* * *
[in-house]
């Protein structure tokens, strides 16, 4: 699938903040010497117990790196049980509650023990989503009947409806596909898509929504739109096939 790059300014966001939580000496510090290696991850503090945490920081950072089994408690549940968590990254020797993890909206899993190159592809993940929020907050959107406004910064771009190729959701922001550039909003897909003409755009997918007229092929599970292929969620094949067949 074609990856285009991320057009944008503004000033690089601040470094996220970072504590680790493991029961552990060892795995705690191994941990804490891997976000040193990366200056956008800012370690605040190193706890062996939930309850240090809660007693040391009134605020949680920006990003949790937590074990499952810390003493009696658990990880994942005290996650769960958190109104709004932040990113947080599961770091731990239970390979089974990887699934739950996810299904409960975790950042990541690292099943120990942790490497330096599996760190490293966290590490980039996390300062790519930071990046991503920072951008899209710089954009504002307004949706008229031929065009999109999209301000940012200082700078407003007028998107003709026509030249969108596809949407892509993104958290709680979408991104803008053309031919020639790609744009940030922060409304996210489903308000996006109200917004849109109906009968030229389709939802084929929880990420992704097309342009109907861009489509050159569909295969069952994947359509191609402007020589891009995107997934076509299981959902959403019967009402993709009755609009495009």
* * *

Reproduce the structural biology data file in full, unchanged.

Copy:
[in-house]
């Protein structure tokens, strides 16, 4: 699938903040010497117990790196049980509650023990989503009947409806596909898509929504739109096939 790059300014966001939580000496510090290696991850503090945490920081950072089994408690549940968590990254020797993890909206899993190159592809993940929020907050959107406004910064771009190729959701922001550039909003897909003409755009997918007229092929599970292929969620094949067949 074609990856285009991320057009944008503004000033690089601040470094996220970072504590680790493991029961552990060892795995705690191994941990804490891997976000040193990366200056956008800012370690605040190193706890062996939930309850240090809660007693040391009134605020949680920006990003949790937590074990499952810390003493009696658990990880994942005290996650769960958190109104709004932040990113947080599961770091731990239970390979089974990887699934739950996810299904409960975790950042990541690292099943120990942790490497330096599996760190490293966290590490980039996390300062790519930071990046991503920072951008899209710089954009504002307004949706008229031929065009999109999209301000940012200082700078407003007028998107003709026509030249969108596809949407892509993104958290709680979408991104803008053309031919020639790609744009940030922060409304996210489903308000996006109200917004849109109906009968030229389709939802084929929880990420992704097309342009109907861009489509050159569909295969069952994947359509191609402007020589891009995107997934076509299981959902959403019967009402993709009755609009495009």